Precision agriculture is an approach to farming that seeks to optimize crop health and productivity by ensuring that the right amounts of fertilizer and water are administered at all times. The benefits of precision agriculture are both economic as well as environmental.
The approach relies on a large range of sensors that detect various characteristics of the crop and soil. Based on these measurements, decisions can be made about the optimum amount of water, fertilizers, and pesticides to apply.
Some of the precision agriculture sensors rely on multi-spectral optical (light) measurements and below you can read more about this particular type of sensor.
What are multi-spectral sensors?
A multi-spectral sensor detects the spectral content of the light that is either reflected off or transmitted through a sample material. In our case, the sample can be the leaves of the plants as an example. The multi-spectral sensor will measure how much of each wavelength of the light is reflected or absorbed. And based on these measurements characteristics of the sample can be determined.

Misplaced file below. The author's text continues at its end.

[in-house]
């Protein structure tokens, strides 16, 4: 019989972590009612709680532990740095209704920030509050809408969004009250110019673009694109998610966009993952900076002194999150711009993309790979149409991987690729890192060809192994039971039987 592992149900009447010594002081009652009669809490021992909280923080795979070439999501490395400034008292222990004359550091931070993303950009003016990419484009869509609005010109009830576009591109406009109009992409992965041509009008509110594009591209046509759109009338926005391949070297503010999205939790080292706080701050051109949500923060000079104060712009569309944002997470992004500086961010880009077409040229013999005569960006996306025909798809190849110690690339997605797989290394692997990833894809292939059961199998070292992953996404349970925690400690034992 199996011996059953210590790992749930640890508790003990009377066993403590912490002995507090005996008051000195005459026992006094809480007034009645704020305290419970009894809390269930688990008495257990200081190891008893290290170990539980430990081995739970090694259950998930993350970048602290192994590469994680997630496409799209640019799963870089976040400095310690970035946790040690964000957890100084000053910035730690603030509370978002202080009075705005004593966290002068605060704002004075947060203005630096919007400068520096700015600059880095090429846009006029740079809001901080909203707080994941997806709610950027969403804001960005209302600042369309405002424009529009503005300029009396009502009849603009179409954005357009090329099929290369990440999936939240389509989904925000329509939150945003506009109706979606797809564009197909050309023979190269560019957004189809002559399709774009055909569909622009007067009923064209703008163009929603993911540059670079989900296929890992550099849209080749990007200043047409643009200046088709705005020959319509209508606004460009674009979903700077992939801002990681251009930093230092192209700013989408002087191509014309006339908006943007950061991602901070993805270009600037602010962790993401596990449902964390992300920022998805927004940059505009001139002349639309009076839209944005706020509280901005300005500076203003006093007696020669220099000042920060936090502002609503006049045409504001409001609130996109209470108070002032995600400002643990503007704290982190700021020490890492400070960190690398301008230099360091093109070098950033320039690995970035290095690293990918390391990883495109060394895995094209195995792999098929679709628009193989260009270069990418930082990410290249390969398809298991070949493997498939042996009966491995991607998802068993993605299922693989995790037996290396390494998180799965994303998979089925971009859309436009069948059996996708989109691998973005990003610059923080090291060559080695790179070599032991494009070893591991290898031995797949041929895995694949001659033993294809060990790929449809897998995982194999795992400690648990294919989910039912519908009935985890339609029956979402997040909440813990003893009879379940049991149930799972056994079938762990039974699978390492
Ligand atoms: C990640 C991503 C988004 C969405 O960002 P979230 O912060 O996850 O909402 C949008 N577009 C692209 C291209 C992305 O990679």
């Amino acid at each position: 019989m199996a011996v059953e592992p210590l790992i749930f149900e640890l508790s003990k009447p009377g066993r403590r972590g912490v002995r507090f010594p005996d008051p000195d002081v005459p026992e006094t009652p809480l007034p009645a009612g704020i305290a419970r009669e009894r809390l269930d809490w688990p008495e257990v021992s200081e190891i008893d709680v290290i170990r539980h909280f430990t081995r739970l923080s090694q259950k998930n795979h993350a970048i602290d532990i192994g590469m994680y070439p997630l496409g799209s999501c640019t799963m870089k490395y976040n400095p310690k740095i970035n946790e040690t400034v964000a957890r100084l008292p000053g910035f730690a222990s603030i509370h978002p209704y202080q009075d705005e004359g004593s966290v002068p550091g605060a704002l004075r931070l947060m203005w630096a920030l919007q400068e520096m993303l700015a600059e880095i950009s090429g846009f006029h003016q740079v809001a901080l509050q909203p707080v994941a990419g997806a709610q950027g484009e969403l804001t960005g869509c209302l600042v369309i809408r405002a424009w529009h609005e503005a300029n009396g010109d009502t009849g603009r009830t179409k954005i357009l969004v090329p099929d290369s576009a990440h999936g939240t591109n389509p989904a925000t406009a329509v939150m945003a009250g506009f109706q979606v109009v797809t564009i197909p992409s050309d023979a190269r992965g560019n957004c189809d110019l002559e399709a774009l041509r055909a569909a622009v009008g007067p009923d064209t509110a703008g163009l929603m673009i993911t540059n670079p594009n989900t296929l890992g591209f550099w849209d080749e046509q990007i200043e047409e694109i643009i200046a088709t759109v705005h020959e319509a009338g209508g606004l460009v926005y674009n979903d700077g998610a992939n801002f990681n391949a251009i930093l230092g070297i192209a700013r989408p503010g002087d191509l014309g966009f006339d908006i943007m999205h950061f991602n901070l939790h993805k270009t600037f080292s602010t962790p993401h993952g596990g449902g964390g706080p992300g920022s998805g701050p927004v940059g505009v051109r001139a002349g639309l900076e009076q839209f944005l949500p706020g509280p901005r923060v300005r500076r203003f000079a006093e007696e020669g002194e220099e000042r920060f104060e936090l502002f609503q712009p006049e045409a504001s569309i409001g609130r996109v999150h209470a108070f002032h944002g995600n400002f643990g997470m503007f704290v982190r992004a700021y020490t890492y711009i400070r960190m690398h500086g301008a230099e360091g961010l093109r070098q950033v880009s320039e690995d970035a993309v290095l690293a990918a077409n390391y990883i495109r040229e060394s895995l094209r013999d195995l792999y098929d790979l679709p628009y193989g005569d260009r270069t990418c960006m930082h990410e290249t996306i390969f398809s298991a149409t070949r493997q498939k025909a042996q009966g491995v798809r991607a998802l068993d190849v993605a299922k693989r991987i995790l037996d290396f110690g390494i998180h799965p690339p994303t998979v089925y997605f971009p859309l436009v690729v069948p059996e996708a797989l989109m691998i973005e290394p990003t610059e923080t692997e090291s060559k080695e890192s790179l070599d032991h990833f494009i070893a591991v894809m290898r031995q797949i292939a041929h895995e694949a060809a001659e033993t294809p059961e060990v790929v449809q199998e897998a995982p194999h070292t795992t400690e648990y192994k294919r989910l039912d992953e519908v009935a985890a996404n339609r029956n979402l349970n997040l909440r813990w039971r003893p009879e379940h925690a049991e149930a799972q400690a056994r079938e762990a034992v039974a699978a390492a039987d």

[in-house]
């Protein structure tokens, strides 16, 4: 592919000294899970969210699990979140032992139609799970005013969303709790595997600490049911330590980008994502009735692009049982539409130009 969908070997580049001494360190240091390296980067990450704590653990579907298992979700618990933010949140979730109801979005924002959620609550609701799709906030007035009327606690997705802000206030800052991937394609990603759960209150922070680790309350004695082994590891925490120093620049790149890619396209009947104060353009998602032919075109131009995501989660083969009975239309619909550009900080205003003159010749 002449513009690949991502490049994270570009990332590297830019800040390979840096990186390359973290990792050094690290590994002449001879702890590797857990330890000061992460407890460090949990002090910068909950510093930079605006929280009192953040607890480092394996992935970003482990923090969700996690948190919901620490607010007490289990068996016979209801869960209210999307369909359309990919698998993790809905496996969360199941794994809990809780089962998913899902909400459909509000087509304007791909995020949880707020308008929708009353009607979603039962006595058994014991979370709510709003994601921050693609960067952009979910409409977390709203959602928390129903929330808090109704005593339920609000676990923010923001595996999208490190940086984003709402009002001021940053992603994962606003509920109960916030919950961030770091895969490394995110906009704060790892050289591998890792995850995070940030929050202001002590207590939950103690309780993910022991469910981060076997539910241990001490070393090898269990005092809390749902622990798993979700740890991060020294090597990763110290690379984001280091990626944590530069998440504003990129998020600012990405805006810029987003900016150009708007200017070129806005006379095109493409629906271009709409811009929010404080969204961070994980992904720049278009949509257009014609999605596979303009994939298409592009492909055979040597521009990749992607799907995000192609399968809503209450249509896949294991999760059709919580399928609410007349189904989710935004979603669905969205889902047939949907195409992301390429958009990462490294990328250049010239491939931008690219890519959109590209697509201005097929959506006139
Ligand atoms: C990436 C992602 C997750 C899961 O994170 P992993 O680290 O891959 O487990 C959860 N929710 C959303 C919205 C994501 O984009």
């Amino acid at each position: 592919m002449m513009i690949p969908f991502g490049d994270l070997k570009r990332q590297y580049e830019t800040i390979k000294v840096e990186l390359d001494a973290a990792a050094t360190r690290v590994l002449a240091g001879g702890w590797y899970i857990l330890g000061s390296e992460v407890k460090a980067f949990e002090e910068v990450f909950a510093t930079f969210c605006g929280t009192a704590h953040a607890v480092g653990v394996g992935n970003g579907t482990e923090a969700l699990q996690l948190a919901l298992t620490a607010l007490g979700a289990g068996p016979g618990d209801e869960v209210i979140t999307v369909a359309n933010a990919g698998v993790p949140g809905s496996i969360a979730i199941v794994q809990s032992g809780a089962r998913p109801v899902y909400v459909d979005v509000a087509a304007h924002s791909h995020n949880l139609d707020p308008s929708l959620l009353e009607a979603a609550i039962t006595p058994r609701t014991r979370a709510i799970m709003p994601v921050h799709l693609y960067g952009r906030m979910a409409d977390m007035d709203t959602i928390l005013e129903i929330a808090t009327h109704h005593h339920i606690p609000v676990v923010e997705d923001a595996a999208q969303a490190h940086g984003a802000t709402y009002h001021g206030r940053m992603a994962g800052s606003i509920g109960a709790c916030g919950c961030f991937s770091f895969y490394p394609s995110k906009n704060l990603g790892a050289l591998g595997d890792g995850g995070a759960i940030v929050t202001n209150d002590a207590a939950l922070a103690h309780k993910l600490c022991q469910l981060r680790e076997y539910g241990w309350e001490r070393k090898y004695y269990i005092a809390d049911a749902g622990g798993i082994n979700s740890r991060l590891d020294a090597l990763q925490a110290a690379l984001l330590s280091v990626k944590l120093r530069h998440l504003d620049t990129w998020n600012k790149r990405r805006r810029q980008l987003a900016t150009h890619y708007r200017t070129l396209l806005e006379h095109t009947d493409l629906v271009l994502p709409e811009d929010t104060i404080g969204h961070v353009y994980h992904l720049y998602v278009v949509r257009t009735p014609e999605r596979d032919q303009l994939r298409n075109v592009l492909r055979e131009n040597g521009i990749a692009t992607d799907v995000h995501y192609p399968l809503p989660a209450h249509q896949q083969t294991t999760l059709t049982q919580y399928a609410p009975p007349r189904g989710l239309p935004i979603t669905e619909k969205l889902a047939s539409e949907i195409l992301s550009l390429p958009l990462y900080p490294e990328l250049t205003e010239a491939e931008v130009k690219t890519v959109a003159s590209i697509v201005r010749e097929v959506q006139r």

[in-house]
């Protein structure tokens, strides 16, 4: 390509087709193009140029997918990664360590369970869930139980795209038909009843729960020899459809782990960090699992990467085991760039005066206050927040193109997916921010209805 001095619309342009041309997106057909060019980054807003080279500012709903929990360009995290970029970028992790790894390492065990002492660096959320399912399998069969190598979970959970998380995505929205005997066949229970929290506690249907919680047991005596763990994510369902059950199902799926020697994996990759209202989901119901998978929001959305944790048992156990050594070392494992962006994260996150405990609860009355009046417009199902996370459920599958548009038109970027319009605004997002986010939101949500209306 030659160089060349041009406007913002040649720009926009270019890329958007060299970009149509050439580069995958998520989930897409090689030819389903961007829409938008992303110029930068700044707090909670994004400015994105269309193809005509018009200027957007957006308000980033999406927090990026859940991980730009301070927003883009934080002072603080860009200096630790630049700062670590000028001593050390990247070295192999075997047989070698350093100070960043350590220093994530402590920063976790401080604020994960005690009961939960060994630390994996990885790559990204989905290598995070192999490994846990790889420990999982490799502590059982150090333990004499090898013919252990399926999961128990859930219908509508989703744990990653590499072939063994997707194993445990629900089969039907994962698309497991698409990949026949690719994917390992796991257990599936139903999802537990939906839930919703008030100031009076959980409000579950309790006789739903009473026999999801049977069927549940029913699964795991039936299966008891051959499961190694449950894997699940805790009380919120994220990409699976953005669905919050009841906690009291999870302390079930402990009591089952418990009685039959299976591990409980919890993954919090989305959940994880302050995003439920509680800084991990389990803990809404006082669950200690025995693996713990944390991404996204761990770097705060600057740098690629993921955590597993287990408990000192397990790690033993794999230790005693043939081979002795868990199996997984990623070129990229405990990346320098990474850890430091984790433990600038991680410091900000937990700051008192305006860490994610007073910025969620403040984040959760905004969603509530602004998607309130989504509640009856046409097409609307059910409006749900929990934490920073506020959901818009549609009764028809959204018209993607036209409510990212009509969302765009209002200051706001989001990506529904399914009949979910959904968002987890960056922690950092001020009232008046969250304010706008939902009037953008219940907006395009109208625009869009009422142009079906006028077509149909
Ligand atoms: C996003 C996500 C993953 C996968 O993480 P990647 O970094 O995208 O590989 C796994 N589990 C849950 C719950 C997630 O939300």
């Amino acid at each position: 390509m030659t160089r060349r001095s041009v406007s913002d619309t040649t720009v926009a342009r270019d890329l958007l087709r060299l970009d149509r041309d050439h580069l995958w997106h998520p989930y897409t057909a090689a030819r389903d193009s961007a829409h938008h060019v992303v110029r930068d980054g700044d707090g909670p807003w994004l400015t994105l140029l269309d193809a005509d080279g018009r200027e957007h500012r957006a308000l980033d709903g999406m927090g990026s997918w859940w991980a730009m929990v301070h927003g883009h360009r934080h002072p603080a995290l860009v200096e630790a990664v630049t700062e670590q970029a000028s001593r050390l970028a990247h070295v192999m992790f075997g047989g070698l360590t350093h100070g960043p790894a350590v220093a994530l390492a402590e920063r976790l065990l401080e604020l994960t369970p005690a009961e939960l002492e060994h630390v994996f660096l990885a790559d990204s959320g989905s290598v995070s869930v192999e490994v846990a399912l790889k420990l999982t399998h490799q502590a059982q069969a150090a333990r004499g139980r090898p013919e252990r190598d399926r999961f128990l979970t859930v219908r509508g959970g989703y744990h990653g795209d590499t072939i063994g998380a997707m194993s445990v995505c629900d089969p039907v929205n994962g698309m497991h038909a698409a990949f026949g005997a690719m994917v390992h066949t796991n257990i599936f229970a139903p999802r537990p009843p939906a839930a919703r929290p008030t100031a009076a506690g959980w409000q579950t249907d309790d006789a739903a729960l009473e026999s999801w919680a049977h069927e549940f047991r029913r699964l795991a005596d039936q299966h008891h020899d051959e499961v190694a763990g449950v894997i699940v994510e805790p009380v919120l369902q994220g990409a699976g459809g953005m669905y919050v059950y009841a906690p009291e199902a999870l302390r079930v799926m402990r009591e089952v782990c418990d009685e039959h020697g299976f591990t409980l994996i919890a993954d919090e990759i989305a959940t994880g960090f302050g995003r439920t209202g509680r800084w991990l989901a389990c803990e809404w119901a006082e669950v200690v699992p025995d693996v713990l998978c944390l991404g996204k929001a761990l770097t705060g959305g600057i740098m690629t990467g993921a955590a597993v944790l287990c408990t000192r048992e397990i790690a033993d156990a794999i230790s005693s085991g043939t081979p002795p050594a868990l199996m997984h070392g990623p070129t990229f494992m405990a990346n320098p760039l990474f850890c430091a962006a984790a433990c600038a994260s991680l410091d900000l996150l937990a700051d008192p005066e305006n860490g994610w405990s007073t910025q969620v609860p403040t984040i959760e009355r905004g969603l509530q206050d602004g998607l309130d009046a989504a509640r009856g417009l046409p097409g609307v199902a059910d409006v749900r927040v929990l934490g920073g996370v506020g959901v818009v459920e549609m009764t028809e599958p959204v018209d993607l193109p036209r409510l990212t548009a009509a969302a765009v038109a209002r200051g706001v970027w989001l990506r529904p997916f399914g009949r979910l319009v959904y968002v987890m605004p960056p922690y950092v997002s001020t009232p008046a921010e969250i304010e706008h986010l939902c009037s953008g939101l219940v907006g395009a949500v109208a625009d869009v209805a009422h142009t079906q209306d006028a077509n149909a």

Why use multi-spectral sensors?
The key benefits of multi-spectral sensors are:
- It is a non-destructive measurement
- It can be done from a distance without touching the sample
- It is fast – often real-time – and can give immediate results
- It does not require any maintenance costs once the instrument is purchased
Different types of multi-spectral sensors
Agriculture sensors based on spectral measurements generally come in two forms:
- Handheld units that you can carry around and use to measure directly at the plants at a short distance
- Drone-mounted units that are used to fly over the plants and measure at a distance of several meters
For obvious reasons these sensors for both type of units, needs to be compact, low weight, environmentally stable and consume low levels of power. Spectral sensors used to be large benchtop instruments, but recently, ultra-compact sensors have been developed that is very well suited for agriculture sensors.
One common example of an application of multi-spectral sensors is the monitoring of plant health. The Chlorophyll in the plants contains Nitrogen and by monitoring the Chlorophyll it is possible to determine whether the plant is getting enough fertilizer (Nitrogen), too little, or too much. Chlorophyll absorbs light at blue and red wavelengths and these absorption levels can be used to determine the plant’s condition. Chlorophyll also exhibits fluorescence in the red wavelength range and you can see an example of a measurement done with our ultra-compact PEBBLE VIS spectrometer here.